The $198 billion California Public Employees’ Retirement System said in mid-December that it is exploring ways to cut expenses, such as by negotiating reduced fees with private equity firms, even as the asset class continued to provide the nation’s largest pension fund with a respectable return over the long haul.
Although declines in real estate and private equity continue to drag down CalPERS’s overall performance, with the private equity portfolio down by more than 24 percent for the 12 months ended June 30, the asset class returned 7.4 percent in the second quarter. In contrast, the limited partner’s real estate assets fell by more than 30 percent for the quarter and 49 percent for the year ended June 30. Since 1990, the private equity portfolio has generated $14.4 billion in profits for CalPERS.
In a prepared statement, Chief Investment Officer Joseph Dear said that the pension fund is “reviewing our relationships with our private equity partners that can lead to reduced fees, better alignment of interests and more mutually beneficial long-term relationships.” He went on to express confidence in both real estate and private equity by noting the “significant write-ups in our private equity investments that are expected to increase performance in the coming months. Over time, our real estate and private equity investments will fuel our portfolio in future years when we see a full recovery in the financial markets.”
In May, CalPERS raised its target for corporate buyout and venture capital investments to 14 percent from 10 percent, with a range of 9 percent to 19 percent. The target allocation for real estate remained unchanged at 10 percent.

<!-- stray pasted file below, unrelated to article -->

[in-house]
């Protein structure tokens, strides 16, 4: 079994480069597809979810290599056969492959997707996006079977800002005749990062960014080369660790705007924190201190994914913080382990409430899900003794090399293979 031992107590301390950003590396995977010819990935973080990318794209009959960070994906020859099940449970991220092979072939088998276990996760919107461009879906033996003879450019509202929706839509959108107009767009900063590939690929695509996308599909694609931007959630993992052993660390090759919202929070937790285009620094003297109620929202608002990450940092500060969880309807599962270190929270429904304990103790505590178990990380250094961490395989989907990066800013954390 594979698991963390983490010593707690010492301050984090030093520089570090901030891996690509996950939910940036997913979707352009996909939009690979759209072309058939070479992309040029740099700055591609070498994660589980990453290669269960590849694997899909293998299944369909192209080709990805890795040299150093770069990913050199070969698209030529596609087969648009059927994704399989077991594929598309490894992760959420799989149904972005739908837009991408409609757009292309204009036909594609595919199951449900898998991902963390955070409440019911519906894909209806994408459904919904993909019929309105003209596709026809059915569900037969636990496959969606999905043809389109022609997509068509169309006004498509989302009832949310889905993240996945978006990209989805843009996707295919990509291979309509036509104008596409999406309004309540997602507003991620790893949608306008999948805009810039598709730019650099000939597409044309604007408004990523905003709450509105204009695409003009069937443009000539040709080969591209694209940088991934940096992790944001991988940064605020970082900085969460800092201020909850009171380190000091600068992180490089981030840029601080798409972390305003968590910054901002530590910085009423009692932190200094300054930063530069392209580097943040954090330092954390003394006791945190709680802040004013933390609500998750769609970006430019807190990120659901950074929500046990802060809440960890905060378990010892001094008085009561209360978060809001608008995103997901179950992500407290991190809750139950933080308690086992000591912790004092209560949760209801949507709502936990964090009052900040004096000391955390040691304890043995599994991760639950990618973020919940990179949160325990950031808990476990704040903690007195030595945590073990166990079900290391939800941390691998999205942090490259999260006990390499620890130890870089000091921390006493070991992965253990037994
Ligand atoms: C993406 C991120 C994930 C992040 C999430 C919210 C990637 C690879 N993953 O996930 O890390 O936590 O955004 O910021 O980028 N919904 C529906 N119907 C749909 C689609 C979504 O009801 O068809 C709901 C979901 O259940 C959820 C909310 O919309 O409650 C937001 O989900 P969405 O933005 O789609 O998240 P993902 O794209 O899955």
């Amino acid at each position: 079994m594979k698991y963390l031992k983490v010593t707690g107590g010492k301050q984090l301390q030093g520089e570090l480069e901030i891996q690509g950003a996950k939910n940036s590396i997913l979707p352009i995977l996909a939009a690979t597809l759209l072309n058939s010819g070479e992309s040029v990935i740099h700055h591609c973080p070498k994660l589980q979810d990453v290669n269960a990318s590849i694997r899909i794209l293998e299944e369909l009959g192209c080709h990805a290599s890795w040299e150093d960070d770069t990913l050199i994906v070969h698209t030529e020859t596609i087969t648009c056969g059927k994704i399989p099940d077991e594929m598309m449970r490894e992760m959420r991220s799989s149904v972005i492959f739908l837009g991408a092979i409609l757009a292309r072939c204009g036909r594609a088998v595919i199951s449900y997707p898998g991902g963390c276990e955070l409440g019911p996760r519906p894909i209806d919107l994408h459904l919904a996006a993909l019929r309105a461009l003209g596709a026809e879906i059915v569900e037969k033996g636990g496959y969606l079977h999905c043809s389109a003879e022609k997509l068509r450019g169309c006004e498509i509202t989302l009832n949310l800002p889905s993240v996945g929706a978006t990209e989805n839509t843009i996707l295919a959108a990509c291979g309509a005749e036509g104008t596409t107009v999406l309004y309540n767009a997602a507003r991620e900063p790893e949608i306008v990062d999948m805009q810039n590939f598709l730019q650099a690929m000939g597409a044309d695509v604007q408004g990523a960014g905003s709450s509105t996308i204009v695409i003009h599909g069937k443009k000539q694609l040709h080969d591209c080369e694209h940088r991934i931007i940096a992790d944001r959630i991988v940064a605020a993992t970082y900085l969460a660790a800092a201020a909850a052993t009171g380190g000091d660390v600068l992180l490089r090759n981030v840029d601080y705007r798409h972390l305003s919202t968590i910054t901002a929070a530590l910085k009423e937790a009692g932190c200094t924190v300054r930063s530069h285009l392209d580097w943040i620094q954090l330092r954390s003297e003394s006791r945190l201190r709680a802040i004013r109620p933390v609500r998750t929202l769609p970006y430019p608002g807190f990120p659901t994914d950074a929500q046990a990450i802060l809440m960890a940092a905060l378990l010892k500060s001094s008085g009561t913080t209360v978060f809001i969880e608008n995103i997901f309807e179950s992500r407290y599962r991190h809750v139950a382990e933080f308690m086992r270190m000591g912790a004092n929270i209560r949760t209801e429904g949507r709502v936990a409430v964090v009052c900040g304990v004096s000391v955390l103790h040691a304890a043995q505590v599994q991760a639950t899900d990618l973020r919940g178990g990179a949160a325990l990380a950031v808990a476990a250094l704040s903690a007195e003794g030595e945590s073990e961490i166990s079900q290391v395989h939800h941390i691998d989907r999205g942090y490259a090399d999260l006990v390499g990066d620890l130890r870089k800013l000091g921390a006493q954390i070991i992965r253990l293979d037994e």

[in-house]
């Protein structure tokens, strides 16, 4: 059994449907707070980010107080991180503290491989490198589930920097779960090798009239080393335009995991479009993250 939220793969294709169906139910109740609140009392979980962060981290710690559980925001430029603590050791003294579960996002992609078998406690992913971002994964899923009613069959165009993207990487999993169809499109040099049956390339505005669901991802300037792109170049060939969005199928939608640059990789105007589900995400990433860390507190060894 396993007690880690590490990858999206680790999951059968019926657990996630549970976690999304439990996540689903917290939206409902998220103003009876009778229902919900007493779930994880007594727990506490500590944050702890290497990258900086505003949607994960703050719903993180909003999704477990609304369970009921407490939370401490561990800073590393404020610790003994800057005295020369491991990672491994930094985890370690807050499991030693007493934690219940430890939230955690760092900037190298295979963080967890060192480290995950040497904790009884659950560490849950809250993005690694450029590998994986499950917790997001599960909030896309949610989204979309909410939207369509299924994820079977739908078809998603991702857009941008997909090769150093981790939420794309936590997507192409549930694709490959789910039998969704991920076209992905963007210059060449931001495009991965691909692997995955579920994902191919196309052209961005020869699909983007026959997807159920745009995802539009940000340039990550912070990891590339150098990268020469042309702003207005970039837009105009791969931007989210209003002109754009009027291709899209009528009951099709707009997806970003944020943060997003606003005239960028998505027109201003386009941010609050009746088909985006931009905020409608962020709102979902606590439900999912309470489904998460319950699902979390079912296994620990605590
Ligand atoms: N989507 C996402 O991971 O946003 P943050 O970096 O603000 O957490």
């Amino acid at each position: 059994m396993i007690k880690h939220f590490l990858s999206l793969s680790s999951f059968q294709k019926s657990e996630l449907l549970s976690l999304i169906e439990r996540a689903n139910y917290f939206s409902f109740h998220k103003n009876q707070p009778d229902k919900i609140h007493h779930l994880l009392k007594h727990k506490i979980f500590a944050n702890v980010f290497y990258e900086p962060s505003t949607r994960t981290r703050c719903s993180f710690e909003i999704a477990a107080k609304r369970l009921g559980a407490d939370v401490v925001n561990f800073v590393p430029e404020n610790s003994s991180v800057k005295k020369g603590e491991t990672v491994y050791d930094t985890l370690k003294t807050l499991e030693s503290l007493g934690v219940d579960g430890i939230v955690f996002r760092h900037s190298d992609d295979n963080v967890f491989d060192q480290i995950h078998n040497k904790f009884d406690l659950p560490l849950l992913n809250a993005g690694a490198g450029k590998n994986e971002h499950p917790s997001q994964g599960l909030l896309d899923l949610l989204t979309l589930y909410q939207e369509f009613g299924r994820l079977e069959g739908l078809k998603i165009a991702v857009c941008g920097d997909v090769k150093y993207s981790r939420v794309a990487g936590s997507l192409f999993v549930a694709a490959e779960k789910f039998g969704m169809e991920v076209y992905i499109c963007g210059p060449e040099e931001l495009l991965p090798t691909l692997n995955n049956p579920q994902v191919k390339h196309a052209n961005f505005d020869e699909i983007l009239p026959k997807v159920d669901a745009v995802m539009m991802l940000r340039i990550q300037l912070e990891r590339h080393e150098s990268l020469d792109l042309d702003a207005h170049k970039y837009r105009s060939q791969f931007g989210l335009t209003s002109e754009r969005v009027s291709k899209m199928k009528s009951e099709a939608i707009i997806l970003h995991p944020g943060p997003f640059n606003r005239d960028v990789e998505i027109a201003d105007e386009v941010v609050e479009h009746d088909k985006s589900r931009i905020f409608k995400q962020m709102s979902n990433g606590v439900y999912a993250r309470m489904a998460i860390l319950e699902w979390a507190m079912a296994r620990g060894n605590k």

In other news, the pension fund’s board voted to sponsor state legislation requiring placement agents who solicit public pension fund business to register as lobbyists. “This legislative proposal goes to the heart of recent investigative and enforcement activities in New York that have raised questions about shadowy involvements by placement agents in public pension plan investments, the fees they receive from the firms that hire them and the services they provide for those fees,” said CalPERS Investment Committee Chair George Diehr in a prepared statement.
Meantime, CalPERS recently chose Meketa Investment Group as its first lead consultant for the LP’s infrastructure program. CalPERS has already committed $700 million to an infrastructure program that has a target allocation of 1.5 percent, with an upper range of 3 percent. Initially Meketa Investment Group proposed an annual base fee and itemized project costs of $125,000 but then reduced that by 15 percent to meet the state’s directive to lower contract costs. The new proposed annual base fee is $106,250.